Of course, the majority’s narrow interpretation of the Adult Health Care Consent Act is not the only possible way to read the statute. If the surrogate has the authority to consent to an individual’s admission to a facility, it does not seem like much of a stretch to conclude that this authority implicitly includes all decisions reasonably related to the admission – including those related to how any subsequent disputes with the facility will be resolved. It is true that, in this case, the arbitration agreement was a “separate” document that “concerned neither health care nor payment,” but it could just as easily have been included as a term in the underlying contract for admission. It seems hyper-technical to say that the surrogate’s authority to consent to arbitration depends on whether the agreement is contained in the admissions agreement itself as opposed to a stand-alone document.
Yet, even if the court could have interpreted the scope of the surrogate’s authority more broadly, its decision remains consistent with Concepcion because it does not amount to “a categorical rule prohibiting arbitration of a particular type of claim.” Instead, the court was simply applying the general legal rule that arbitration agreements, like any agreements, must be entered into by an individual with the legal capacity to contract. At least in South Carolina, this means that nursing homes can no longer rely on arbitration agreements for residents who are admitted based on surrogate consent.
Filed under: Bioethics, Clinical Research, Drugs & Devices, Intellectual Property, Privacy, Transparency
We are very pleased to welcome Dana Darst, a Master of Science in Jurisprudence candidate in Health Law and Intellectual Property Law here at Seton Hall, to the blog today.
In recent years, biopharmaceutical research and development organizations have established partnerships with academic institutions and start-up biotechnology companies to drive external innovation, complementary to their own in-house advancements in life sciences. Companies such as Pfizer, Johnson & Johnson and Bayer have opened innovation centers of excellence globally, in start-up biotechnology- and academia-rich hubs such as Boston, San Francisco and Shanghai, as part of an effort to accelerate new product development and commercialization.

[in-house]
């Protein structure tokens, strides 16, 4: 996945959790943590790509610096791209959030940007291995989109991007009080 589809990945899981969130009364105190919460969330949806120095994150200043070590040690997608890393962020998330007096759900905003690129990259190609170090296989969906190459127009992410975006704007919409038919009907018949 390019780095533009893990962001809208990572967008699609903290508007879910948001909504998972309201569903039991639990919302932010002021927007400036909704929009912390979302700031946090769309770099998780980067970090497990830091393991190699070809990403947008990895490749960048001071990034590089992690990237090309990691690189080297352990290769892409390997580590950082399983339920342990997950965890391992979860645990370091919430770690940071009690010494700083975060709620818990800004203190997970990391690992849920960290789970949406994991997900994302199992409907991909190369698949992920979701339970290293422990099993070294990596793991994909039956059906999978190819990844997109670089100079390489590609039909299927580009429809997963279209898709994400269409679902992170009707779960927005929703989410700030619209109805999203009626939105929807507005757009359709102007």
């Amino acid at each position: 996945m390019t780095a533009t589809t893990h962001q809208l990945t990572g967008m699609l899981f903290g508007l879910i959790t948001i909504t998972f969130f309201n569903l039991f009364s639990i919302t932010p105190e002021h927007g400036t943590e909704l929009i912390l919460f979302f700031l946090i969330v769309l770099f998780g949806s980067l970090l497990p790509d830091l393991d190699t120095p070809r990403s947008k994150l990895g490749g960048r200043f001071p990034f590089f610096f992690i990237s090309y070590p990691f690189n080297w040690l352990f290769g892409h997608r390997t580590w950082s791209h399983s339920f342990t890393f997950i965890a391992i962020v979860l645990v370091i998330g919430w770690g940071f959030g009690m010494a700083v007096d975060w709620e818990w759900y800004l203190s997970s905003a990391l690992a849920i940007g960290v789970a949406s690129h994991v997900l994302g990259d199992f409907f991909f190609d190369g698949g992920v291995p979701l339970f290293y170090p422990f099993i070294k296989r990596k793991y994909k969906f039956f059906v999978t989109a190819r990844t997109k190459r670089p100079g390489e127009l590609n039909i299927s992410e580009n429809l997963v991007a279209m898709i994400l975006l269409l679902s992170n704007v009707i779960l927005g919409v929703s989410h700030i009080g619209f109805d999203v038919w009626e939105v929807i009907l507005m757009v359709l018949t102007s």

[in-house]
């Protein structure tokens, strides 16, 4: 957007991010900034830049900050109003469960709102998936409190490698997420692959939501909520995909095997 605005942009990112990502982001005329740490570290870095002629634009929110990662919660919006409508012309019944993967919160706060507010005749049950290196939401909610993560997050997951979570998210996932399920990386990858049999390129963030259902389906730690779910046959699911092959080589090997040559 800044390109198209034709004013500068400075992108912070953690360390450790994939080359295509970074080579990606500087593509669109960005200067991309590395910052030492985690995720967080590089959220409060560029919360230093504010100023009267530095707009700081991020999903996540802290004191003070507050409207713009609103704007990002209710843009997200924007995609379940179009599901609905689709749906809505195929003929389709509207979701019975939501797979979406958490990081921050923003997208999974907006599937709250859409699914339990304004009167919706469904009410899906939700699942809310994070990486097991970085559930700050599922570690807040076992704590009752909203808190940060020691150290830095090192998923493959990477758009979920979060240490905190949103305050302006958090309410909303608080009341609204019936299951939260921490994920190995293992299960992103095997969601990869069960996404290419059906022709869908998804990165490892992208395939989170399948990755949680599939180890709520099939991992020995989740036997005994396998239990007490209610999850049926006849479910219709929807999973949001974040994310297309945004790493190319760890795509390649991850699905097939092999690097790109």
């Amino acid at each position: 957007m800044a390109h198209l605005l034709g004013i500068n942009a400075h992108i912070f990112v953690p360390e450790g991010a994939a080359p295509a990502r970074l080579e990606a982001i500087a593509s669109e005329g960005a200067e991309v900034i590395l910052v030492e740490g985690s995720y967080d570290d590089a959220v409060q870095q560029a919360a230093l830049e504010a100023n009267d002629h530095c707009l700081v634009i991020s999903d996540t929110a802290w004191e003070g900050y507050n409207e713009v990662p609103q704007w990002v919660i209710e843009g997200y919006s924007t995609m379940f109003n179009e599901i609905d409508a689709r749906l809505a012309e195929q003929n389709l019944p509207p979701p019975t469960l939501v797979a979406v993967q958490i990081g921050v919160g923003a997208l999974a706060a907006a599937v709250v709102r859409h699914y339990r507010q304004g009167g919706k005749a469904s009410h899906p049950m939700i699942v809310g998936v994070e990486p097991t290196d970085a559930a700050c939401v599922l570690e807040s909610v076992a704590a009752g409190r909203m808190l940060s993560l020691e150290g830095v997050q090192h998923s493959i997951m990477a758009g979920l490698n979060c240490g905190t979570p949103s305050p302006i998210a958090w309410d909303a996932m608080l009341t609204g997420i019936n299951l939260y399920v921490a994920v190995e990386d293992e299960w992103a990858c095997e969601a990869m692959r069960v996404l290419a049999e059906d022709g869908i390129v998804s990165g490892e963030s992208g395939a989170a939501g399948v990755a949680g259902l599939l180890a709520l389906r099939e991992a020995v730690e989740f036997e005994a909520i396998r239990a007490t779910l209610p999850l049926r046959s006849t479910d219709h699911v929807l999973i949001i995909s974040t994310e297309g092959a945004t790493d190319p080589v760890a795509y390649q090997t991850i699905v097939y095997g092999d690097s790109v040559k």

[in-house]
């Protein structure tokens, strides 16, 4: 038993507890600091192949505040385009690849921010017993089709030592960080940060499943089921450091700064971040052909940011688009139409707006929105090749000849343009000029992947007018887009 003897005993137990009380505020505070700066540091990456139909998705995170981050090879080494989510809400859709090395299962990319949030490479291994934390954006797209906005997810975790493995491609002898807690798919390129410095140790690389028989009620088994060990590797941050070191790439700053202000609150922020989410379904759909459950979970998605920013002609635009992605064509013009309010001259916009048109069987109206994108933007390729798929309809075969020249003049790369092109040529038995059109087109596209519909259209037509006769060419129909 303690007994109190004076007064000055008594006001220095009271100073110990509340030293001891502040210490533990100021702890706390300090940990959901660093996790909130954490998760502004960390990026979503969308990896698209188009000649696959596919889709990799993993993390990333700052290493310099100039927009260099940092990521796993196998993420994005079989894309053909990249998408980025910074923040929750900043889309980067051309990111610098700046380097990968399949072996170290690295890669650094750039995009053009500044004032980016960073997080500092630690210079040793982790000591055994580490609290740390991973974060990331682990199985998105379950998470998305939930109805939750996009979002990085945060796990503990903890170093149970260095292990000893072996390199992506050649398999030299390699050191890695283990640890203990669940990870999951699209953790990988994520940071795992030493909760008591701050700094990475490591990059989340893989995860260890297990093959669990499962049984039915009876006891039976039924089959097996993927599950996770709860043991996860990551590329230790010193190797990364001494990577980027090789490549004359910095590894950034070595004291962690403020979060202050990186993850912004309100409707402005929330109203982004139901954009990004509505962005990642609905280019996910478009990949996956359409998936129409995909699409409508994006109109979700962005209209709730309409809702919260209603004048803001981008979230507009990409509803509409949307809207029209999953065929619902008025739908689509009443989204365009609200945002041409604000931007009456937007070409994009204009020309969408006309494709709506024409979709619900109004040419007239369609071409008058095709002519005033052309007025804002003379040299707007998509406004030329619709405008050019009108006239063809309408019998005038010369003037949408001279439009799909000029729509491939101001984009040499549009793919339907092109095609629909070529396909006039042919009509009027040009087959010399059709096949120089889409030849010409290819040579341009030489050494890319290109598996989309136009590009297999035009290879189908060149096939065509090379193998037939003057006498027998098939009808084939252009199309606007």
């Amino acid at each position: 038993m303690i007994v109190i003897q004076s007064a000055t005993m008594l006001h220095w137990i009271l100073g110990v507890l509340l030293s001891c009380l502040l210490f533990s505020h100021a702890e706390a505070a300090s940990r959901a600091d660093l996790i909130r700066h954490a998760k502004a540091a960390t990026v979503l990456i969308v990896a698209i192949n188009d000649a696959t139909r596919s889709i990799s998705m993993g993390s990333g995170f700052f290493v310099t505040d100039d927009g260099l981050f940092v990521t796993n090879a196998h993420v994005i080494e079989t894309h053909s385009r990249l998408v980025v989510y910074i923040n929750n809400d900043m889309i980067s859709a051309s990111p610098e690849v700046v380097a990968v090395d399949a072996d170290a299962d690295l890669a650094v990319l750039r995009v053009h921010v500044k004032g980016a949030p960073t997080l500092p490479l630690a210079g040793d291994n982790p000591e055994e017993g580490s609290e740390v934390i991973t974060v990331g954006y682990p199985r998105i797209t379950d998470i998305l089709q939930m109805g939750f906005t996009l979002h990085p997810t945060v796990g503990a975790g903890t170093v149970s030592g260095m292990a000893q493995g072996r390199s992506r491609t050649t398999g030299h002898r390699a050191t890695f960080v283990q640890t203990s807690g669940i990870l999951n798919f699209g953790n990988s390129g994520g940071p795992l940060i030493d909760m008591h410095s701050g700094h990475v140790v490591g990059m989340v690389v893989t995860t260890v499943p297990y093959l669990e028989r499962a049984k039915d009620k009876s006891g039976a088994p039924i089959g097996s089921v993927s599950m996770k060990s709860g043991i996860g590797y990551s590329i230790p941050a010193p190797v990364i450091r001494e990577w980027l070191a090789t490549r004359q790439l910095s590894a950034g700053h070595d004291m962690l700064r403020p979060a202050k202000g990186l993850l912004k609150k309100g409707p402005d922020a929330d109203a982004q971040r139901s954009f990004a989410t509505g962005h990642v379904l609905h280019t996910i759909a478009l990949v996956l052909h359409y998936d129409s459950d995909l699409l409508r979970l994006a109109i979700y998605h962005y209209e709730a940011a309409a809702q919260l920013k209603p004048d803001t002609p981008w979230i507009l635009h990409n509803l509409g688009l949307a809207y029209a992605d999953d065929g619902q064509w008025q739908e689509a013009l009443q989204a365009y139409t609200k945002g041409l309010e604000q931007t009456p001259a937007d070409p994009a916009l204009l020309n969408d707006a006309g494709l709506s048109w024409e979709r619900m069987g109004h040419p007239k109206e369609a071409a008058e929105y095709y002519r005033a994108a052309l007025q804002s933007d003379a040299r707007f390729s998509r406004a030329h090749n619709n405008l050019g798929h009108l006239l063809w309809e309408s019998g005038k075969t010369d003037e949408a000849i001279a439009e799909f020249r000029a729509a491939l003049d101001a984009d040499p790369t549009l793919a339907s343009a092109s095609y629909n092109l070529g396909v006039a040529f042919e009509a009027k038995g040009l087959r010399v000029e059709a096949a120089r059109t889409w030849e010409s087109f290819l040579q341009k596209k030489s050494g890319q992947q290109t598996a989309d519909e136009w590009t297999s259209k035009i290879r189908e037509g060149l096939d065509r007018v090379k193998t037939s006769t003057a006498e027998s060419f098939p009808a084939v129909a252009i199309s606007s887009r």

More recently, the industry has commenced driving innovation via sharing clinical study protocols and patient-level treatment information at the request of qualified external researchers. An objective of this undertaking is to enhance public health via data transparency. This may increase efficiencies by helping researchers avoid unnecessary use of resources for new studies, when relevant clinical outcomes data exists from previous studies. In addition, it may reduce risks for future research subjects.
On January 30, 2014, Janssen Research and Development, LLC (a Johnson & Johnson subsidiary) and The Yale School of Medicine’s Open Data Access Project (YODA) announced a pioneering partnership model for sharing clinical trial data. Under their agreement, YODA will review all clinical trial data requests on Janssen’s behalf, as an independent third-party. In a press release, J&J’s Chief Medical Officer, Joanne Waldstreicher, MD, stated that their collaboration will “[e]nsure that each and every request for access to [their] pharmaceutical clinical data is reviewed objectively and independently.” She further stated that “[t]his represents a new standard for responsible, independent clinical data sharing.” Other biopharmaceutical companies sharing clinical trial data do so by reviewing data requests directly as they are received from qualified external researchers. Also, some have voluntarily adopted the Principles For Responsible Clinical Trial Data Sharing, jointly published by the Pharmaceutical Research Manufacturers of America (PhRMA) and European Federation of Pharmaceutical Industries and Associations (EFPIA), and implemented on January 1, 2014.
Under the PhRMA-EFPIA guidelines, “Biopharmaceutical companies are committed to enhancing public health through responsible sharing of clinical trial data in a manner that is consistent with the following Principles”: (1) Safeguarding the privacy of patients, (2) Respecting the integrity of national regulatory systems, and (3) Maintaining incentives for biomedical research. The guidelines provide a framework for life sciences companies to request patient-level data and study protocols. Additionally, the U.S. Food and Drug Administration (FDA) and European Medicines Agency (EMA) have proposed policies to increase transparency of clinical trial data. As Carl Coleman discussed here, both agencies have addressed the importance of patient and study de-identification.